"We appreciate the history in Rock Hall," says Mary Sue, "and we bought Durding's to preserve it. We didn't want to see it go the way of development and be torn down."

Certain parts of Rock Hall may never change. On the small town beach, where picnickers sit in shady gazebos and a couple of boys climb the rocky jetties, there is a dramatic view of the Bay Bridge -- about 10 miles across the water. I inhale deeply (sounds like yoga, I know) and slow down, trying to approximate the pace of the smiling farmer I passed earlier. I may just stick around for a Rock Hall sunset. They say that after it goes down, you can watch the bridge lights go on, and they twinkle like stars.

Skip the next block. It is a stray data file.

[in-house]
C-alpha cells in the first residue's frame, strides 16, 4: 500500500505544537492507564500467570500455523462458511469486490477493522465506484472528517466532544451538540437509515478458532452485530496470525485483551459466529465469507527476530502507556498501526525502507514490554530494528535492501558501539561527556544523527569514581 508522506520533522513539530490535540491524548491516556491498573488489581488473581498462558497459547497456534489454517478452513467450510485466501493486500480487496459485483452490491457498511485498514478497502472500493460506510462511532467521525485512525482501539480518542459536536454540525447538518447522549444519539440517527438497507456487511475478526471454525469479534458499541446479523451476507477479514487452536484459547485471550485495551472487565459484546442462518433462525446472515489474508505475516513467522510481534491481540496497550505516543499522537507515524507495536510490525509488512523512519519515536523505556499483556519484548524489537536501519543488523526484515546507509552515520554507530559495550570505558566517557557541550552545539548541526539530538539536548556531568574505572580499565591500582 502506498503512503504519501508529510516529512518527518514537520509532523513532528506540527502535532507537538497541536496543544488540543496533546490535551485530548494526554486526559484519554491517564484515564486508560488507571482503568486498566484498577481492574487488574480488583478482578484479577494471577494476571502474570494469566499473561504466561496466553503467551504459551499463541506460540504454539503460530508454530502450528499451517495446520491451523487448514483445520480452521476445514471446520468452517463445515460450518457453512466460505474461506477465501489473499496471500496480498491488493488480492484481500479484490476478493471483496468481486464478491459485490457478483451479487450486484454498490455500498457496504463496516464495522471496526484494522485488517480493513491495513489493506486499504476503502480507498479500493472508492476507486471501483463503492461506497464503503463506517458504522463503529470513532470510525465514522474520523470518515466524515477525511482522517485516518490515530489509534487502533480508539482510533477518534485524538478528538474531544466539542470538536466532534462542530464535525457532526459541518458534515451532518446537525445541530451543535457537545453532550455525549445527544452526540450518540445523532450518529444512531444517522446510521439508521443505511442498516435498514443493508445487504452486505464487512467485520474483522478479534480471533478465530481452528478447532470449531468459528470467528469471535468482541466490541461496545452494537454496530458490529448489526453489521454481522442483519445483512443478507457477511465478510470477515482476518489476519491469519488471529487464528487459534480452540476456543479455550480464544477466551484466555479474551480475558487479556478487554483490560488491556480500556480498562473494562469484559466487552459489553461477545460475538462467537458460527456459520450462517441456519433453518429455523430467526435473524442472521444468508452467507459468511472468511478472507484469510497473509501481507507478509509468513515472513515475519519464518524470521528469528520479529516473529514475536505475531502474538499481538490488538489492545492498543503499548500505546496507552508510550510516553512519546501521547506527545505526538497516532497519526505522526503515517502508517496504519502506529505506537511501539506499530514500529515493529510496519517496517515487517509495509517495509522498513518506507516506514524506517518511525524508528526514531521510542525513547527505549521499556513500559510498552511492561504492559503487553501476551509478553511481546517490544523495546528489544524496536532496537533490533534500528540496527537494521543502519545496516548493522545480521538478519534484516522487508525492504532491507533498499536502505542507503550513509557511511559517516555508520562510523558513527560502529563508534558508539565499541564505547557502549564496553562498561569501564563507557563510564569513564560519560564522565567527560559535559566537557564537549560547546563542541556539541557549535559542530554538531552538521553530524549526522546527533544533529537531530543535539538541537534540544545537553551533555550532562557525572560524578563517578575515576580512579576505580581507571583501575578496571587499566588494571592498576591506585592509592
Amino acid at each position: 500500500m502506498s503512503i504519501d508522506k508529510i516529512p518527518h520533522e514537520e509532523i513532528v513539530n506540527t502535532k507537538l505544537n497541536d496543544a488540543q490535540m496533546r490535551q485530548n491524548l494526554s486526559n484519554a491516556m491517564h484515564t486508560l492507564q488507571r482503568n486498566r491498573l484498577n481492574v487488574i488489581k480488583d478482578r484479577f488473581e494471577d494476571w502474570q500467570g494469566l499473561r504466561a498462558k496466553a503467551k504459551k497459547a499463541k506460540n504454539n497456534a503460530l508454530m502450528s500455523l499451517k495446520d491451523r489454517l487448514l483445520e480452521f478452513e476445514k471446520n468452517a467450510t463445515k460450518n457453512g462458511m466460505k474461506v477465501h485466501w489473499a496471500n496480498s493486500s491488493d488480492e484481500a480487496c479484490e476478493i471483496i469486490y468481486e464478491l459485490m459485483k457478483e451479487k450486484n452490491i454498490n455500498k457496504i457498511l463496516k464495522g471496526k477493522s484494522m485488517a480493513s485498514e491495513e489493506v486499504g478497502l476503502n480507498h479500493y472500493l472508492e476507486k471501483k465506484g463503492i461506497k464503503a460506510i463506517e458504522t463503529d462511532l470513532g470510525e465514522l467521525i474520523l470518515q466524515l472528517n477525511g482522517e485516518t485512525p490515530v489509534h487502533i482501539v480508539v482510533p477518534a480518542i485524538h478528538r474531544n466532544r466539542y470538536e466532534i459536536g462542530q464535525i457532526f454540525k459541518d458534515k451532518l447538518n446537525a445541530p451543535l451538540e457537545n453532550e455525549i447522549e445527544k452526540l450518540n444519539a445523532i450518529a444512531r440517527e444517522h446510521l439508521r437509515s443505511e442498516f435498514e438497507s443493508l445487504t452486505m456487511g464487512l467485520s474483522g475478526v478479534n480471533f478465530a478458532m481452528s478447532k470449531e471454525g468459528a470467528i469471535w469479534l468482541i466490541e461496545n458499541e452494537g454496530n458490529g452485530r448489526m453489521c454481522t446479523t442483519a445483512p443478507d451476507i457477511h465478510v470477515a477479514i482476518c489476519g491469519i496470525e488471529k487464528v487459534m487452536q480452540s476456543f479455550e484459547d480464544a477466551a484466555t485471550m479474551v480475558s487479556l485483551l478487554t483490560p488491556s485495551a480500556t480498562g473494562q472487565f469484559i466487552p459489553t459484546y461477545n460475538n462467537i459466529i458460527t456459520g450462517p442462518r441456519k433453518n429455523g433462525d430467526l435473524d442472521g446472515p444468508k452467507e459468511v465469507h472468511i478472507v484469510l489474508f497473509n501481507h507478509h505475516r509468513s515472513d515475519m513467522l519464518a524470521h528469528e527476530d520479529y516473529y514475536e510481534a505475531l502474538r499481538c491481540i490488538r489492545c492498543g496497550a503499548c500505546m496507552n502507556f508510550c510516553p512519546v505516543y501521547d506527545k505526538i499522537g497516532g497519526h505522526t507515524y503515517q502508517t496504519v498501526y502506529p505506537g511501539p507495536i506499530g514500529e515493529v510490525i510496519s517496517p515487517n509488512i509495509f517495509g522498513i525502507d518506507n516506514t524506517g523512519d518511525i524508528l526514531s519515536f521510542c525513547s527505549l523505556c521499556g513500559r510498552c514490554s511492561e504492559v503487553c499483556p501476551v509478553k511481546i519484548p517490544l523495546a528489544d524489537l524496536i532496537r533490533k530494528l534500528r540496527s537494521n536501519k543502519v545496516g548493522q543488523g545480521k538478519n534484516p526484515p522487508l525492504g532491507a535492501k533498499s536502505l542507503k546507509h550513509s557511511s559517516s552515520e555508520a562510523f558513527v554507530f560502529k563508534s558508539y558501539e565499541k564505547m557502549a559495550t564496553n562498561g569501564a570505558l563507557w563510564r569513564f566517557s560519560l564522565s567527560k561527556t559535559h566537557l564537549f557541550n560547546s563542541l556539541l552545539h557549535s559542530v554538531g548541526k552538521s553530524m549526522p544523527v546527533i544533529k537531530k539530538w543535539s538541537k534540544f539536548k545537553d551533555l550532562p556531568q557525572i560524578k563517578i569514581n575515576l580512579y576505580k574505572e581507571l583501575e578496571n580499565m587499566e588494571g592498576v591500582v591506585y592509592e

Maybe I'll make it to the wildlife refuge in the fall.


GETTING THERE: Rock Hall is about two hours from the Beltway. Take U.S. 50 east across the Bay Bridge; at the split, follow U.S. 301 north. Take a left on Route 213 through Chestertown and another left on Route 291, then take a right on Route 20 to Rock Hall.

BEING THERE: For a dollar you can ride all day on a trolley car that makes 35 stops. The Eastern Neck National Wildlife Refuge (410-778-6697) has the key to the Waterman's Museum, a tribute to the men who spent winters on boats moored near Rock Hall. The Mainstay Performing Arts Center (call America's Cup Cafe; see below) has live concerts, and after the show you can stroll the Shoppes at Oyster Court, where artisan crafts, gifts and gourmet fare are sold beneath the shade of a historic boxwood elder. The Reuben Rodney Gallery (410-639-2494) is a co-op for multimedia artists.